During the pandemic I thought a lot about how touch was at risk of becoming stigmatized due to the spread of COVID-19. Much of my personal practice focuses on touch that manifests as interactive works (soft plush sculptures, thermochromic prints, etc). In light of COVID-19, my work investigating touch and how we form relationships developed a new sense of urgency. How can we memorialize physical contact (a fundamental part of the human experience) in a time when touch is at risk of becoming stigmatized?
To explore this notion I want to investigate how we can make barriers of touch more human. I intend to look at bioplastic forms (ambitiously, a bioplastic glove perhaps) that have thermochromic properties. When they are handled they will leave a trace of human touch behind as they slowly return to their base color. Thermochromic pigments are activated by the human body temperature and so touch can be recorded with a time based action after the plastics are handled, in whatever form they take.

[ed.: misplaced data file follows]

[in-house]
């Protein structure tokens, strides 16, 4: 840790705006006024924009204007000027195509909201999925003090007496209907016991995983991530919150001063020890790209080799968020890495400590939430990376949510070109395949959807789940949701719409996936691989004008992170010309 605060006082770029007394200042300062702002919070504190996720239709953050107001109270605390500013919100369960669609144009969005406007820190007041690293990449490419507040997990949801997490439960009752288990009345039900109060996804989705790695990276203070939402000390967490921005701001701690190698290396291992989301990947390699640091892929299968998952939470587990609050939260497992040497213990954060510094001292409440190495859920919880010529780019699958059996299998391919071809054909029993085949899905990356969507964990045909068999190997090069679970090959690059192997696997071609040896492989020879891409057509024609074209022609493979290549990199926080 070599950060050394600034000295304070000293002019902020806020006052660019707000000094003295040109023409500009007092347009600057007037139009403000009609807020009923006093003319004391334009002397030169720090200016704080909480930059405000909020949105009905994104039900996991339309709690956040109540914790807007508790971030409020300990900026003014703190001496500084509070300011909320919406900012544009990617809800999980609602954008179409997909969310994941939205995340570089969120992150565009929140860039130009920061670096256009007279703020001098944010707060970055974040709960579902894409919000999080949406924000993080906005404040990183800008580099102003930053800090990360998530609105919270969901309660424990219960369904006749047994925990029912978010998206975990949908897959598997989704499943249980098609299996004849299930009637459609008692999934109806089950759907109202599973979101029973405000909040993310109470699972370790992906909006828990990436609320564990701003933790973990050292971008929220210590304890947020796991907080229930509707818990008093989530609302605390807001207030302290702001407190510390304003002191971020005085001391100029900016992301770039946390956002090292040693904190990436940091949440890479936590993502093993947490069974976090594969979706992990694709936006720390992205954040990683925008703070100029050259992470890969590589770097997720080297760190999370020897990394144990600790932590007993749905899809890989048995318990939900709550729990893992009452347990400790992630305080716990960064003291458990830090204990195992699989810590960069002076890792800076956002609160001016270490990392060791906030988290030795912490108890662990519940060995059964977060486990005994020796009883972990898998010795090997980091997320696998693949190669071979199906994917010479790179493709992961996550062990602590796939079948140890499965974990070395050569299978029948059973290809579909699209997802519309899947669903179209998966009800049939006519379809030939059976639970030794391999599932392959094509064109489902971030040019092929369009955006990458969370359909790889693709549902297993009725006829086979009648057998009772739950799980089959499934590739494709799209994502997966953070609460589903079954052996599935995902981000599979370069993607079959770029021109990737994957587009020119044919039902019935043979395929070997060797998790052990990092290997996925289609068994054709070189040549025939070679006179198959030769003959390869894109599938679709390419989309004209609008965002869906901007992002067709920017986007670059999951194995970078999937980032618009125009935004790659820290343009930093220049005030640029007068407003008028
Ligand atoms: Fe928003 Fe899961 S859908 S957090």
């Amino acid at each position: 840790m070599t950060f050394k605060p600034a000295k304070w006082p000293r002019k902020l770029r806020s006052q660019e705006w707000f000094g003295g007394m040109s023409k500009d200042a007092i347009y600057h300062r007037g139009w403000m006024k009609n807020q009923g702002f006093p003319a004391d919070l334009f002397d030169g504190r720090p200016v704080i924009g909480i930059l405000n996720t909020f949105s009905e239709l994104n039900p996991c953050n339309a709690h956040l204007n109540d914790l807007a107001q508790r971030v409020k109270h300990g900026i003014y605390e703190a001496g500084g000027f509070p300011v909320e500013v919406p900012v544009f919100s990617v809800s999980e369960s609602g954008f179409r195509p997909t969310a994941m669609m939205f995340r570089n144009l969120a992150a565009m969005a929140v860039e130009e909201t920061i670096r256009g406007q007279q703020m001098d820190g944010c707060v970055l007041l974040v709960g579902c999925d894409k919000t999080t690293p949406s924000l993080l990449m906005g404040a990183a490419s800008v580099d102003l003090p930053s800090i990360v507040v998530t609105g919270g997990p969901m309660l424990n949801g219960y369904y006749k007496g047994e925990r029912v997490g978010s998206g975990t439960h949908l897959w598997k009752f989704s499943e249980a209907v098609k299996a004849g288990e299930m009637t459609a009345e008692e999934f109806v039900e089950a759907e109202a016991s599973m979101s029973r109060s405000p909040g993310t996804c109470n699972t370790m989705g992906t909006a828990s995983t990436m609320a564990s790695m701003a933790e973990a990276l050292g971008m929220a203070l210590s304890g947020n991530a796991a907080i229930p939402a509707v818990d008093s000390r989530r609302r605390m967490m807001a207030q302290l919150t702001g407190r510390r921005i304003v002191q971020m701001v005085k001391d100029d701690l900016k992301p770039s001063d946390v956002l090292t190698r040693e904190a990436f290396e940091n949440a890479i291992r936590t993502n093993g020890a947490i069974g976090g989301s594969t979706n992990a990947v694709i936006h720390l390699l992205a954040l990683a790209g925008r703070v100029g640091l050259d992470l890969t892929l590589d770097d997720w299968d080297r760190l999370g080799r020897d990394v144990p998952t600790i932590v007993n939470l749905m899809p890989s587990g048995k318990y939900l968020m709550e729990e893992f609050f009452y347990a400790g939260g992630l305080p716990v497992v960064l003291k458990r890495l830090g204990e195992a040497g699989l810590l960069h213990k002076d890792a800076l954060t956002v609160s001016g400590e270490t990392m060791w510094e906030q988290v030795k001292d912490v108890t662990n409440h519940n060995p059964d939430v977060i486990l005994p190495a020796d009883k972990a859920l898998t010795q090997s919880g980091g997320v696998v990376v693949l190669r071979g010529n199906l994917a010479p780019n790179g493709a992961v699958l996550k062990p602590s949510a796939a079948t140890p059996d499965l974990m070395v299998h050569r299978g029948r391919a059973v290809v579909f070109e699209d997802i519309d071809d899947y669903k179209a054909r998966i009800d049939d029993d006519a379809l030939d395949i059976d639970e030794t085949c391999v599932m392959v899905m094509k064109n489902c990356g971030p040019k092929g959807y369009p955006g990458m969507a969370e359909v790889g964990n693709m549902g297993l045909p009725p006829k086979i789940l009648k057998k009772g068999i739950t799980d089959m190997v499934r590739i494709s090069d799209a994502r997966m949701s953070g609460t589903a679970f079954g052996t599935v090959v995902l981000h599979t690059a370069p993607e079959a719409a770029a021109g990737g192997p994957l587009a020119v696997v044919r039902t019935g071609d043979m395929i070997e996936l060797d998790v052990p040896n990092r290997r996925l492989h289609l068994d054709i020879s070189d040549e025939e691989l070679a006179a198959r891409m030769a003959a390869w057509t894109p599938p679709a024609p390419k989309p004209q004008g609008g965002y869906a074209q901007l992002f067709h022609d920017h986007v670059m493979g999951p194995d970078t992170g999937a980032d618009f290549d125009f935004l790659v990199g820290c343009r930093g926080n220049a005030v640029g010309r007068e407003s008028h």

My initial investigation will be experimenting with different bioplastic recipes of which I have found various ones which yield to different degrees of flexibility and tackiness, depending on ingredients and ratios.
Once I have settled on a recipes I will begin to integrate the thermochromic pigment into the ingredients and observe how effective the material is at temporarily recording touch.
I have recently come across bioplastic material investigations on Instructables that have laser-cut samples, which would be perfect should I pursue creating a bioplastic glove using a sewing pattern. I have not yet grasped the feasibility of this endeavour but I’m so keen to try!